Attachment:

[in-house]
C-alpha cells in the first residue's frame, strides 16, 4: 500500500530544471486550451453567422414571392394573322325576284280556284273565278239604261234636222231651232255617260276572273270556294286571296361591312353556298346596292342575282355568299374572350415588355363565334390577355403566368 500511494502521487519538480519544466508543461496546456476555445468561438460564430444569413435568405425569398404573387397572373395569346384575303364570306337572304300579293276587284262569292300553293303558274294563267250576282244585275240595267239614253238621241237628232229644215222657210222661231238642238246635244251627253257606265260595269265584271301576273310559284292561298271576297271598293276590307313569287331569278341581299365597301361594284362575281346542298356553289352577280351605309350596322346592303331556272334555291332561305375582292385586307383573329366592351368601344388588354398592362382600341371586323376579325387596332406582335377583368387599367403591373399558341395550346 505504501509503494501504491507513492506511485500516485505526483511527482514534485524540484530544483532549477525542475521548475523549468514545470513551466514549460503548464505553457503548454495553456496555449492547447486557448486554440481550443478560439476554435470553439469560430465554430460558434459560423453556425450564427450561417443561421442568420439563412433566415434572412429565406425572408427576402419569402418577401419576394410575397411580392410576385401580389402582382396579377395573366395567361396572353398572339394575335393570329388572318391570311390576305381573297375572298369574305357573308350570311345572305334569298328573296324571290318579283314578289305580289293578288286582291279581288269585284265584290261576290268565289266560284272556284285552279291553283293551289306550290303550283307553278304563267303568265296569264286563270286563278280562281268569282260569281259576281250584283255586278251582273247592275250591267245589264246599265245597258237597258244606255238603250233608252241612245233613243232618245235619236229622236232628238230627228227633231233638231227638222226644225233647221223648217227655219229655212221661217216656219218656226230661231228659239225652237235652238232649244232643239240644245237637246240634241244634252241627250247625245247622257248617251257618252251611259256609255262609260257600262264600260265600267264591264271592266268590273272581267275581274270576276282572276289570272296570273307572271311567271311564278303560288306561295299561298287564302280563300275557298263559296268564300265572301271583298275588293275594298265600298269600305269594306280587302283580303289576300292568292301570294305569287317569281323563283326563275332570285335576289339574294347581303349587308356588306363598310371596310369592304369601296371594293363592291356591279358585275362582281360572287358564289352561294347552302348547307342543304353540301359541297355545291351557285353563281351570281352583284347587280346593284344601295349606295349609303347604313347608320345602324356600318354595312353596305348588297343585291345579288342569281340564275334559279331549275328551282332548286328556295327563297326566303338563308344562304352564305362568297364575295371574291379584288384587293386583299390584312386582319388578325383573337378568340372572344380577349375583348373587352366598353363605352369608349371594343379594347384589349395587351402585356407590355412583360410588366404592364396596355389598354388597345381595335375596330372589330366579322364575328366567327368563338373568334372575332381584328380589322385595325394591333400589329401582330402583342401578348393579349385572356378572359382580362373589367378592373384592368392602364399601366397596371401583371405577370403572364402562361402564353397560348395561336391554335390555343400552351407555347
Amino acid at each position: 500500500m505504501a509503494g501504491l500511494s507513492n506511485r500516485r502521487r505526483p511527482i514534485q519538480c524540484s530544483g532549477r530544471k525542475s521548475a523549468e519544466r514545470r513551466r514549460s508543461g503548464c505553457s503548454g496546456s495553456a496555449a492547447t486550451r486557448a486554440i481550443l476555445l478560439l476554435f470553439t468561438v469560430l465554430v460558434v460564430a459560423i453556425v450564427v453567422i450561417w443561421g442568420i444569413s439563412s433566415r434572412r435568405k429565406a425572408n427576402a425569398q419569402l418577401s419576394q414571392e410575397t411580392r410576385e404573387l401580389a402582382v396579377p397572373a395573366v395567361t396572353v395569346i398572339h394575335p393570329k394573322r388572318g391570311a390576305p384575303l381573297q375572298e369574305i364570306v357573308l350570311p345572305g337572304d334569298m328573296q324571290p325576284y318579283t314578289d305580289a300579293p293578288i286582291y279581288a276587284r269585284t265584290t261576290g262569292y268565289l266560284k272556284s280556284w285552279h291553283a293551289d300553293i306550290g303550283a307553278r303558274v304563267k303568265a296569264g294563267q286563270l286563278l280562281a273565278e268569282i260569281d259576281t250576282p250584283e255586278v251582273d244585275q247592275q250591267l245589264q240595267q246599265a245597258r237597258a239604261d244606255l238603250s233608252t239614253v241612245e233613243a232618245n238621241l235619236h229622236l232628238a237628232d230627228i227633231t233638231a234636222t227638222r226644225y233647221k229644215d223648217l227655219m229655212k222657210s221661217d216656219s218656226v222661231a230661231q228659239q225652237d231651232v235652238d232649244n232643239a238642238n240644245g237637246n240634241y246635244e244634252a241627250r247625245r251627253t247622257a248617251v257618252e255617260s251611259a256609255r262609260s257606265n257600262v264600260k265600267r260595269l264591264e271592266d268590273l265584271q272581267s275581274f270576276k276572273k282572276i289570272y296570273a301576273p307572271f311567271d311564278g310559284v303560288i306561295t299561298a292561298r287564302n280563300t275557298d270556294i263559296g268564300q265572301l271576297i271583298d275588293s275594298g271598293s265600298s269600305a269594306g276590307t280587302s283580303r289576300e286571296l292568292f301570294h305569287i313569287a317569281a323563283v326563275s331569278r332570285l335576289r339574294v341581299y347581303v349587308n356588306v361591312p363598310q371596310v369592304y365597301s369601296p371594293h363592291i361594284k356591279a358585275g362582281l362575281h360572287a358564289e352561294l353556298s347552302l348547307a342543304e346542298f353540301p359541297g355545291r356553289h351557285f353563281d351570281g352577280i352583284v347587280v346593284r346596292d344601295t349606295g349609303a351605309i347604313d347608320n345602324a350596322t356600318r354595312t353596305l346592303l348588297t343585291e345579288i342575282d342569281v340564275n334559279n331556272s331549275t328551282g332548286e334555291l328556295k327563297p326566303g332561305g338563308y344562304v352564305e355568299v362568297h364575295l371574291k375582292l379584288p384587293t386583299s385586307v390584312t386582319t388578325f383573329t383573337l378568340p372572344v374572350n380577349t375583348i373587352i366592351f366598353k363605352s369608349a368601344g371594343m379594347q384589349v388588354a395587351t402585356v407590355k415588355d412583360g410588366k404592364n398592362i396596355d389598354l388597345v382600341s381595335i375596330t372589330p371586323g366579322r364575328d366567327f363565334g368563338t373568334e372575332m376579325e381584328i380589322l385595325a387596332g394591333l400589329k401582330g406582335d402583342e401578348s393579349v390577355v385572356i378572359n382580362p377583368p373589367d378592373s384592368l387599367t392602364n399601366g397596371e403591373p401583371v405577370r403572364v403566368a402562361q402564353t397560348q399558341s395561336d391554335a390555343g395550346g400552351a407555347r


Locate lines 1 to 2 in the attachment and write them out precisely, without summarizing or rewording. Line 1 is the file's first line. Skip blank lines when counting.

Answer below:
[in-house]
C-alpha cells in the first residue's frame, strides 16, 4: 500500500530544471486550451453567422414571392394573322325576284280556284273565278239604261234636222231651232255617260276572273270556294286571296361591312353556298346596292342575282355568299374572350415588355363565334390577355403566368 500511494502521487519538480519544466508543461496546456476555445468561438460564430444569413435568405425569398404573387397572373395569346384575303364570306337572304300579293276587284262569292300553293303558274294563267250576282244585275240595267239614253238621241237628232229644215222657210222661231238642238246635244251627253257606265260595269265584271301576273310559284292561298271576297271598293276590307313569287331569278341581299365597301361594284362575281346542298356553289352577280351605309350596322346592303331556272334555291332561305375582292385586307383573329366592351368601344388588354398592362382600341371586323376579325387596332406582335377583368387599367403591373399558341395550346 505504501509503494501504491507513492506511485500516485505526483511527482514534485524540484530544483532549477525542475521548475523549468514545470513551466514549460503548464505553457503548454495553456496555449492547447486557448486554440481550443478560439476554435470553439469560430465554430460558434459560423453556425450564427450561417443561421442568420439563412433566415434572412429565406425572408427576402419569402418577401419576394410575397411580392410576385401580389402582382396579377395573366395567361396572353398572339394575335393570329388572318391570311390576305381573297375572298369574305357573308350570311345572305334569298328573296324571290318579283314578289305580289293578288286582291279581288269585284265584290261576290268565289266560284272556284285552279291553283293551289306550290303550283307553278304563267303568265296569264286563270286563278280562281268569282260569281259576281250584283255586278251582273247592275250591267245589264246599265245597258237597258244606255238603250233608252241612245233613243232618245235619236229622236232628238230627228227633231233638231227638222226644225233647221223648217227655219229655212221661217216656219218656226230661231228659239225652237235652238232649244232643239240644245237637246240634241244634252241627250247625245247622257248617251257618252251611259256609255262609260257600262264600260265600267264591264271592266268590273272581267275581274270576276282572276289570272296570273307572271311567271311564278303560288306561295299561298287564302280563300275557298263559296268564300265572301271583298275588293275594298265600298269600305269594306280587302283580303289576300292568292301570294305569287317569281323563283326563275332570285335576289339574294347581303349587308356588306363598310371596310369592304369601296371594293363592291356591279358585275362582281360572287358564289352561294347552302348547307342543304353540301359541297355545291351557285353563281351570281352583284347587280346593284344601295349606295349609303347604313347608320345602324356600318354595312353596305348588297343585291345579288342569281340564275334559279331549275328551282332548286328556295327563297326566303338563308344562304352564305362568297364575295371574291379584288384587293386583299390584312386582319388578325383573337378568340372572344380577349375583348373587352366598353363605352369608349371594343379594347384589349395587351402585356407590355412583360410588366404592364396596355389598354388597345381595335375596330372589330366579322364575328366567327368563338373568334372575332381584328380589322385595325394591333400589329401582330402583342401578348393579349385572356378572359382580362373589367378592373384592368392602364399601366397596371401583371405577370403572364402562361402564353397560348395561336391554335390555343400552351407555347